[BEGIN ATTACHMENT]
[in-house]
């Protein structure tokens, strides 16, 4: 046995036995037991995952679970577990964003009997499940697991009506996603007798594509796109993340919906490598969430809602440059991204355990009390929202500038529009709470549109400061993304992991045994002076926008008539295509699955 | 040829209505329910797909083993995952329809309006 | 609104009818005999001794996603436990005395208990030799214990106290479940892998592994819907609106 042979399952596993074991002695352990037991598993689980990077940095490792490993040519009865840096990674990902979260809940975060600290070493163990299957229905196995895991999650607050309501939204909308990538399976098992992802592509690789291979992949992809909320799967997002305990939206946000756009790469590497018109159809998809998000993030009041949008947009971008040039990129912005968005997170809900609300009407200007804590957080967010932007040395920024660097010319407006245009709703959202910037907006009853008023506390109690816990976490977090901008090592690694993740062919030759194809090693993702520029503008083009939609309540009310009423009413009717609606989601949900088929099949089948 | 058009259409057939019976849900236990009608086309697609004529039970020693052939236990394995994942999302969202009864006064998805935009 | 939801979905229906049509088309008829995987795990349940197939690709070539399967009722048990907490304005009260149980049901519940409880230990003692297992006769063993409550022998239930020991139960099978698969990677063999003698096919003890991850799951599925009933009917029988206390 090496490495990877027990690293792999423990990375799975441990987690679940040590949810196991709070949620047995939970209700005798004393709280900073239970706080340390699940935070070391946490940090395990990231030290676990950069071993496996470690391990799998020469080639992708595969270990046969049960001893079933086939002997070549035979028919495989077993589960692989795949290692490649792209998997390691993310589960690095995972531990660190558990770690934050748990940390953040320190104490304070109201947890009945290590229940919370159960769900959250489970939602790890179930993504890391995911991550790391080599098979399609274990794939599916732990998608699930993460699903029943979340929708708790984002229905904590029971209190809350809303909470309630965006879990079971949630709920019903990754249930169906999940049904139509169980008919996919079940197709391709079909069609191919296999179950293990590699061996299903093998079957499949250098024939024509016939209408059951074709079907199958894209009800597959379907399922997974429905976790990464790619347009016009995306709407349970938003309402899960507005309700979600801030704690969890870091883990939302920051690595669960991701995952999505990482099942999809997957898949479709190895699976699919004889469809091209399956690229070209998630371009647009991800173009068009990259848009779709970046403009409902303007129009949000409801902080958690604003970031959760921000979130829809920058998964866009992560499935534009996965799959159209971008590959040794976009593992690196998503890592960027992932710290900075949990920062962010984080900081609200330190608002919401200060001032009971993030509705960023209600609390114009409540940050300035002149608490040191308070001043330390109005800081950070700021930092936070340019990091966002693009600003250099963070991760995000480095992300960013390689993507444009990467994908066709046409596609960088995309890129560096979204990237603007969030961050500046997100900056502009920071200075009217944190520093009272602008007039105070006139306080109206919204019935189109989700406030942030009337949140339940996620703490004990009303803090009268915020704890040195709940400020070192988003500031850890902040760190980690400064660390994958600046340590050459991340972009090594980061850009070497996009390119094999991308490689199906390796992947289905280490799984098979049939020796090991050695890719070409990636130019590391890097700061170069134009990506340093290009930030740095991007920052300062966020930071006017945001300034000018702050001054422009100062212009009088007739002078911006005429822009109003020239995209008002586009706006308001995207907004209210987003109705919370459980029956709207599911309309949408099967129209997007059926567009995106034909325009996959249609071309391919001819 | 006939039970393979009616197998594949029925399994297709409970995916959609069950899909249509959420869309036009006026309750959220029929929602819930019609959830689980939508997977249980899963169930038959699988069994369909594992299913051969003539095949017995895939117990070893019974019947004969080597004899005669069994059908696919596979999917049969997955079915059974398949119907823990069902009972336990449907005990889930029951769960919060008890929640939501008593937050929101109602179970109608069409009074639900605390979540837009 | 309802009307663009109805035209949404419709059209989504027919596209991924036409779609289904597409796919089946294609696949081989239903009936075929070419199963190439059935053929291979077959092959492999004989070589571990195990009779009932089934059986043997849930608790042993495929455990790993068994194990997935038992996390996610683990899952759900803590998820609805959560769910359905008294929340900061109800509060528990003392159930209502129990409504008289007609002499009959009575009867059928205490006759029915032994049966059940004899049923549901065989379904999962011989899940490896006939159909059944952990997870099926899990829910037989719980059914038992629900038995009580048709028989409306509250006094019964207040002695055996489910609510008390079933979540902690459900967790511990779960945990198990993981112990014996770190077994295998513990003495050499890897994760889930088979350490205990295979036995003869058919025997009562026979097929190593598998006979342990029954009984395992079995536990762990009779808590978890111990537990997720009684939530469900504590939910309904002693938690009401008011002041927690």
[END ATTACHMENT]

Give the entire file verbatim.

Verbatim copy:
[in-house]
């Protein structure tokens, strides 16, 4: 046995036995037991995952679970577990964003009997499940697991009506996603007798594509796109993340919906490598969430809602440059991204355990009390929202500038529009709470549109400061993304992991045994002076926008008539295509699955 | 040829209505329910797909083993995952329809309006 | 609104009818005999001794996603436990005395208990030799214990106290479940892998592994819907609106 042979399952596993074991002695352990037991598993689980990077940095490792490993040519009865840096990674990902979260809940975060600290070493163990299957229905196995895991999650607050309501939204909308990538399976098992992802592509690789291979992949992809909320799967997002305990939206946000756009790469590497018109159809998809998000993030009041949008947009971008040039990129912005968005997170809900609300009407200007804590957080967010932007040395920024660097010319407006245009709703959202910037907006009853008023506390109690816990976490977090901008090592690694993740062919030759194809090693993702520029503008083009939609309540009310009423009413009717609606989601949900088929099949089948 | 058009259409057939019976849900236990009608086309697609004529039970020693052939236990394995994942999302969202009864006064998805935009 | 939801979905229906049509088309008829995987795990349940197939690709070539399967009722048990907490304005009260149980049901519940409880230990003692297992006769063993409550022998239930020991139960099978698969990677063999003698096919003890991850799951599925009933009917029988206390 090496490495990877027990690293792999423990990375799975441990987690679940040590949810196991709070949620047995939970209700005798004393709280900073239970706080340390699940935070070391946490940090395990990231030290676990950069071993496996470690391990799998020469080639992708595969270990046969049960001893079933086939002997070549035979028919495989077993589960692989795949290692490649792209998997390691993310589960690095995972531990660190558990770690934050748990940390953040320190104490304070109201947890009945290590229940919370159960769900959250489970939602790890179930993504890391995911991550790391080599098979399609274990794939599916732990998608699930993460699903029943979340929708708790984002229905904590029971209190809350809303909470309630965006879990079971949630709920019903990754249930169906999940049904139509169980008919996919079940197709391709079909069609191919296999179950293990590699061996299903093998079957499949250098024939024509016939209408059951074709079907199958894209009800597959379907399922997974429905976790990464790619347009016009995306709407349970938003309402899960507005309700979600801030704690969890870091883990939302920051690595669960991701995952999505990482099942999809997957898949479709190895699976699919004889469809091209399956690229070209998630371009647009991800173009068009990259848009779709970046403009409902303007129009949000409801902080958690604003970031959760921000979130829809920058998964866009992560499935534009996965799959159209971008590959040794976009593992690196998503890592960027992932710290900075949990920062962010984080900081609200330190608002919401200060001032009971993030509705960023209600609390114009409540940050300035002149608490040191308070001043330390109005800081950070700021930092936070340019990091966002693009600003250099963070991760995000480095992300960013390689993507444009990467994908066709046409596609960088995309890129560096979204990237603007969030961050500046997100900056502009920071200075009217944190520093009272602008007039105070006139306080109206919204019935189109989700406030942030009337949140339940996620703490004990009303803090009268915020704890040195709940400020070192988003500031850890902040760190980690400064660390994958600046340590050459991340972009090594980061850009070497996009390119094999991308490689199906390796992947289905280490799984098979049939020796090991050695890719070409990636130019590391890097700061170069134009990506340093290009930030740095991007920052300062966020930071006017945001300034000018702050001054422009100062212009009088007739002078911006005429822009109003020239995209008002586009706006308001995207907004209210987003109705919370459980029956709207599911309309949408099967129209997007059926567009995106034909325009996959249609071309391919001819 | 006939039970393979009616197998594949029925399994297709409970995916959609069950899909249509959420869309036009006026309750959220029929929602819930019609959830689980939508997977249980899963169930038959699988069994369909594992299913051969003539095949017995895939117990070893019974019947004969080597004899005669069994059908696919596979999917049969997955079915059974398949119907823990069902009972336990449907005990889930029951769960919060008890929640939501008593937050929101109602179970109608069409009074639900605390979540837009 | 309802009307663009109805035209949404419709059209989504027919596209991924036409779609289904597409796919089946294609696949081989239903009936075929070419199963190439059935053929291979077959092959492999004989070589571990195990009779009932089934059986043997849930608790042993495929455990790993068994194990997935038992996390996610683990899952759900803590998820609805959560769910359905008294929340900061109800509060528990003392159930209502129990409504008289007609002499009959009575009867059928205490006759029915032994049966059940004899049923549901065989379904999962011989899940490896006939159909059944952990997870099926899990829910037989719980059914038992629900038995009580048709028989409306509250006094019964207040002695055996489910609510008390079933979540902690459900967790511990779960945990198990993981112990014996770190077994295998513990003495050499890897994760889930088979350490205990295979036995003869058919025997009562026979097929190593598998006979342990029954009984395992079995536990762990009779808590978890111990537990997720009684939530469900504590939910309904002693938690009401008011002041927690």